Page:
Wells Fargo now requires that 25% of the units be in contract or closed before they can fund the first loan.
    Chase is requiring that 51% of the units be in contract or closed before the first loan can close. Their previous presale requirement was 25%. We first saw this in Los Angeles, but the requirement has now been instituted nationally.
    Countrywide now bases the required presale percentage on the project’s sales velocity. Well-marketed projects with solid absorption may have a presale requirement of 15%, while slower moving projects have higher presale thresholds.
    In addition to varying presale requirements, lenders will continually evaluate the ongoing success of a project, as well as the developer’s reputation and financial position.
    [Editor’s Note: Or as we might say: Developers In San Francisco Getting Squeezed From Both Sides.]

  16. so if one was considering buying one of those unit at the Artani because of the layout, finish, location but find the asking price is crazy (even factoring a 25%) soon to come price reduction. Would you low-ball it another 10-15% to try to prevent from future price lowering in the next few months? Would the developer find that crazy and say “go away” or given the current climate would be willing to listen to your offer… I assume that even if a building like that goes to rental, they’d still be open to sell units. Maybe I’m wrong on that too.

  17. I’d expect that it just means the developers of the smaller projects (77VN and 818VN) would just dig a little deeper into their already-deep pockets and go rental for the time being: I’m sure they have financing that gives them the flexibility to do this. Right now, if you have deep pockets, this is a great investment to make – what’s not to like about the mid-to-high-end non-rent-controlled SF market right now? Of course if you’re highly leveraged then going rental could be a recipe for disaster a la Lembi. I’d guess 1 Polk is too big for this though.

  18. I can confirm a friend of mine moving into the Artani at the end of November. $2500/month one bedroom unfurnished…

  19. $4k rent for a 1BR actually makes some sense – at least for the developers! Note that it is furnished and rentable for short terms. Likely this means they’re going for the “executive apartment” market for temporarily relocated office workers. This is a profitable niche but could fill up quickly.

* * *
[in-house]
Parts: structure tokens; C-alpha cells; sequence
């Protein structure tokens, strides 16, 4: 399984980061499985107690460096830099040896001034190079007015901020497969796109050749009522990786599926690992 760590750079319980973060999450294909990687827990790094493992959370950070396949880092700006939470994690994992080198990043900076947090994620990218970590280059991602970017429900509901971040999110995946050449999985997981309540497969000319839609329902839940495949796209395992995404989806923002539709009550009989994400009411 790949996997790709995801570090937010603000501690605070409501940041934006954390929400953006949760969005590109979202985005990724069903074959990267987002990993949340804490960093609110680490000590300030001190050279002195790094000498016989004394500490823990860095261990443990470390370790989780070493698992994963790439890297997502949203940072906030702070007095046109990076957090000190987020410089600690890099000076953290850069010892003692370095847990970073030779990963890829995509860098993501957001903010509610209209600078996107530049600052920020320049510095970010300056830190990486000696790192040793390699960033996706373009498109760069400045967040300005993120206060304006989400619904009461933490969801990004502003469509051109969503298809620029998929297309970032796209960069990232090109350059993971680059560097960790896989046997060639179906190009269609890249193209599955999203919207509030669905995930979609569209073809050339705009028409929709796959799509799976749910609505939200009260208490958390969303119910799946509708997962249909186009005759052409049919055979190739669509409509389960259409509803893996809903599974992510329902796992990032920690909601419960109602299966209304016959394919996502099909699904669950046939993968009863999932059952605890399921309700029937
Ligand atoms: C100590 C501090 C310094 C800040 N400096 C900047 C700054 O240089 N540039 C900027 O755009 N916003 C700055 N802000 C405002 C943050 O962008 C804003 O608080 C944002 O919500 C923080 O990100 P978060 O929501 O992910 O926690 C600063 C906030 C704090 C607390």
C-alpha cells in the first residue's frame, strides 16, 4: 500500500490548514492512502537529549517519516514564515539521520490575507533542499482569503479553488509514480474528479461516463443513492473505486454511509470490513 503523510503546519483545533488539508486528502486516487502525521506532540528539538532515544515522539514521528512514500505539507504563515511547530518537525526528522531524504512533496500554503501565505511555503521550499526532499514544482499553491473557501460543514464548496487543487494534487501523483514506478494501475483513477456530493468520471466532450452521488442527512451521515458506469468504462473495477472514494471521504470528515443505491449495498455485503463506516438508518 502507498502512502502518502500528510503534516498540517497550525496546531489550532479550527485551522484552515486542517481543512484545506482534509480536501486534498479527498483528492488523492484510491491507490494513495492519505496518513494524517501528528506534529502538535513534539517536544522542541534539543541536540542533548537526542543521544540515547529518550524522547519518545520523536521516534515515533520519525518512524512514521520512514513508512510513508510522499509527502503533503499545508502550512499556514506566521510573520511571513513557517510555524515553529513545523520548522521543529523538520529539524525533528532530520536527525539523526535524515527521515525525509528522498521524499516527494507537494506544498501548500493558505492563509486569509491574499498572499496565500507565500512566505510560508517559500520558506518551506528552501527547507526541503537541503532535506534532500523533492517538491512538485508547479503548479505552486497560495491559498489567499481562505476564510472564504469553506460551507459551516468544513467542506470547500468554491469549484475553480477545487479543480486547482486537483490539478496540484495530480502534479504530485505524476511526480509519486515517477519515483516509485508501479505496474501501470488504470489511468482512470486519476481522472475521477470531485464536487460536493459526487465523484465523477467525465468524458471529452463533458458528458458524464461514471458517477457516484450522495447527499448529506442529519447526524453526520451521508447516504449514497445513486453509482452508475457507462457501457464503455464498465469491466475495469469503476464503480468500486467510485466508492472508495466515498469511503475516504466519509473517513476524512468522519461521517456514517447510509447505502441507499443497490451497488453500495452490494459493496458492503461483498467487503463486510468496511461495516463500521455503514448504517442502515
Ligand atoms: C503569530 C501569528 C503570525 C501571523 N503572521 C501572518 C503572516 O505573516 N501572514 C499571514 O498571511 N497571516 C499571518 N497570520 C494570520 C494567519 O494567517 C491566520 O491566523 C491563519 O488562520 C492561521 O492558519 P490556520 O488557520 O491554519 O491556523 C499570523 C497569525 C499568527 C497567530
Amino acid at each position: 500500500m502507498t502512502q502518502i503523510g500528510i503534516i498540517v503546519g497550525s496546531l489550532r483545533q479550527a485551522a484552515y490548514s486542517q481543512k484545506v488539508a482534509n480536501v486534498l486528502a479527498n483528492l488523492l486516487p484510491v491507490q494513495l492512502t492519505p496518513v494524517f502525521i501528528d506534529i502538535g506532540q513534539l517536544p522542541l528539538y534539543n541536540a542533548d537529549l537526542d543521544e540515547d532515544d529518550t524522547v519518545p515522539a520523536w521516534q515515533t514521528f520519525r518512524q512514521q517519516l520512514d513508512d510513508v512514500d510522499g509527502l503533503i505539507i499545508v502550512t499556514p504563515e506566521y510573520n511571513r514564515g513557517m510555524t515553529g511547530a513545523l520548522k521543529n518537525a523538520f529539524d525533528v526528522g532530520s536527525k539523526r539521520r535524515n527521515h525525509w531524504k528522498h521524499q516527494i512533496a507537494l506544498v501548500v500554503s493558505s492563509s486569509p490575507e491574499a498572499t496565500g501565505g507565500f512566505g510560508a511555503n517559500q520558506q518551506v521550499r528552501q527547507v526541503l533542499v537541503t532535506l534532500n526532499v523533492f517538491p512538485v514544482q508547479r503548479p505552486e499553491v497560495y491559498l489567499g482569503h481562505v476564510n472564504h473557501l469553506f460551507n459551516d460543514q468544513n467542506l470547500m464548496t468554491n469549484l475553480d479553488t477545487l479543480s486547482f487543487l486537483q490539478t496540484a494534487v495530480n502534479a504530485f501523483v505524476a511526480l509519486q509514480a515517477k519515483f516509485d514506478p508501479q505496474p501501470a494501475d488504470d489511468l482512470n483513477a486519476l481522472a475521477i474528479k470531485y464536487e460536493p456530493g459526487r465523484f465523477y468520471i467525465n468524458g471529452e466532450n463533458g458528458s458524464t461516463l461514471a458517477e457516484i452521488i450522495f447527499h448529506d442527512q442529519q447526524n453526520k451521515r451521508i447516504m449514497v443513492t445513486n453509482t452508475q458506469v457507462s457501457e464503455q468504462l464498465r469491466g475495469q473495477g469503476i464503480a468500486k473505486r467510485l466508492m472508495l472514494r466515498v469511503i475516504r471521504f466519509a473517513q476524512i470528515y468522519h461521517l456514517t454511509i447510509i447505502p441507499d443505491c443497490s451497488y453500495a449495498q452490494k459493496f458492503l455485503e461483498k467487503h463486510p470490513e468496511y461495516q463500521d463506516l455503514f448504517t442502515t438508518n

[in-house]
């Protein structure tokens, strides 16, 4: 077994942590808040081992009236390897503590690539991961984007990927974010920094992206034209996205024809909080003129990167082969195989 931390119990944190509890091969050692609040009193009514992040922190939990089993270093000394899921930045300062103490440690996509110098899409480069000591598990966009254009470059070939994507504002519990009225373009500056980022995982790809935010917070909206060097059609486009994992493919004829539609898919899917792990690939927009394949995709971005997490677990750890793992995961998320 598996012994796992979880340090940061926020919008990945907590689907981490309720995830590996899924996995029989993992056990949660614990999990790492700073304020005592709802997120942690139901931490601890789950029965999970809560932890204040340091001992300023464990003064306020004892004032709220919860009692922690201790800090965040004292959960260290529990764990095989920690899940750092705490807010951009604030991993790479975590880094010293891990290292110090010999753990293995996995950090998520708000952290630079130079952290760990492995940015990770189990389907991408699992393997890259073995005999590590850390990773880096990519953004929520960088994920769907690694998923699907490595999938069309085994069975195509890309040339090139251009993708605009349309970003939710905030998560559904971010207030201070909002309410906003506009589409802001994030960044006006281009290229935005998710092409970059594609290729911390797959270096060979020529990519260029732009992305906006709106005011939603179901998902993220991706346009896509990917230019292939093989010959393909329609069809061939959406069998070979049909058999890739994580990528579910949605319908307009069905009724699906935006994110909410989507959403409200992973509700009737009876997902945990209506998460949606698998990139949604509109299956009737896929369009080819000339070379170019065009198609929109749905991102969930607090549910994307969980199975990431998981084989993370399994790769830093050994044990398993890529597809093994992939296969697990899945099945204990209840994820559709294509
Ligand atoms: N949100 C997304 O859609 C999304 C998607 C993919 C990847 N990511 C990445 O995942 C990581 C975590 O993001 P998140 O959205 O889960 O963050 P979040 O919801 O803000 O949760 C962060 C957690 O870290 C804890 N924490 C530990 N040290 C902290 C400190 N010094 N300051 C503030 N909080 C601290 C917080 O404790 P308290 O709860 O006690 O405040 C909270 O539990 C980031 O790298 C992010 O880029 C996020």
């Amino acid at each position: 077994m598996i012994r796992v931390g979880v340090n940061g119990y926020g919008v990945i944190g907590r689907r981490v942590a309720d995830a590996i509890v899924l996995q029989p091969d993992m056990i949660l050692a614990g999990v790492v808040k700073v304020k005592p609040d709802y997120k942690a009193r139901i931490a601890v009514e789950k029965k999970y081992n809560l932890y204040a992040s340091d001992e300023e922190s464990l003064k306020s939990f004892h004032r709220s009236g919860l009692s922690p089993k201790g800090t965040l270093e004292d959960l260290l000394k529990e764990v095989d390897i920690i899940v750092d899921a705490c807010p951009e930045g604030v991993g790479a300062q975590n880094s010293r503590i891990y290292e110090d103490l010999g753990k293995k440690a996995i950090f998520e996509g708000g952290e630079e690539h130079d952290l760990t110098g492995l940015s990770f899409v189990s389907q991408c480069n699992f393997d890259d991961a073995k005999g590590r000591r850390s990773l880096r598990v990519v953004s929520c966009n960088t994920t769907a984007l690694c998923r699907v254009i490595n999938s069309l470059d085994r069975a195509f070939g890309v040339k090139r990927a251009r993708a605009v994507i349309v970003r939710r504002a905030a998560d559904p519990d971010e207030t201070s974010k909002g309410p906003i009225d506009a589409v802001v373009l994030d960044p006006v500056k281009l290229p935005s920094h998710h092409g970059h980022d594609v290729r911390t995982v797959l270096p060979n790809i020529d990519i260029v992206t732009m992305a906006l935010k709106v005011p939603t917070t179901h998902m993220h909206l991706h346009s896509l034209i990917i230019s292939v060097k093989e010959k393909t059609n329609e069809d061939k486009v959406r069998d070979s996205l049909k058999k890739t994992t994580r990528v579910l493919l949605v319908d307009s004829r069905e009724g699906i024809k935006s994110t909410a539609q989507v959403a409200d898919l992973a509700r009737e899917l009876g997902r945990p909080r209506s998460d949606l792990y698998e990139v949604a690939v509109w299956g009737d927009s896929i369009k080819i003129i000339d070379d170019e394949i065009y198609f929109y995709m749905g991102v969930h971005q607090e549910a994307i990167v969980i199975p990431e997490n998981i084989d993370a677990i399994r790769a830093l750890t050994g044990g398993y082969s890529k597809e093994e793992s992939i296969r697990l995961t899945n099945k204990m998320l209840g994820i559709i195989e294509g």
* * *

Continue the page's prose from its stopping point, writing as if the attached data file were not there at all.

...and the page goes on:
20. Keep in mind that new buildings like Artani may have some investors with relatively small equity positions. Some of these investors may choose to receive their equity and profit in the form of a few units versus cash. If they choose this route, those investors may look to lease. Extrapolating from that that “the building is going rental” is speculation at best as the CraigsList posting that you are seeing may involve only a few units in the building.
    Argenta is a bulk sale choice which given the market and location of Argenta makes sense.
    77 Van Ness sale versus rental discussion is speculative at this point particularly given the fatc that 33% of the building is commercial. My preference would be to spend time reading posts which are fact based. I already have a subscription to National Enquirer.

  21. “for that price I’d expect a transit system that doesn’t make me late to work a few days out of the week and a gang related crime and vandalism rate not comparable to Haiti.”
    Van Ness has some of the best transit in San Francisco (near the Artani, bus lines 31, 38, 47, 49) and the crime rate in the Van Ness Corridor is no worse than elsewhere in downtown. My building has successfully controlled graffiti by removing it promptly and I haven’t noticed an unusual amount of that along Van Ness either.

  22. I have enjoyed living on Van Ness since 2006. Its central, and convenient. Enough said. I’ll never be able to make everyone understand my reasoning…

  23. Amen Ryan & BT—we have been living on Van Ness since 2007 and can get to work (we both work in the East Bay) and anywhere in the city within 30 minutes or less using the buses or BART. For those who are not willing to put up with any of the usual things one finds in the city…..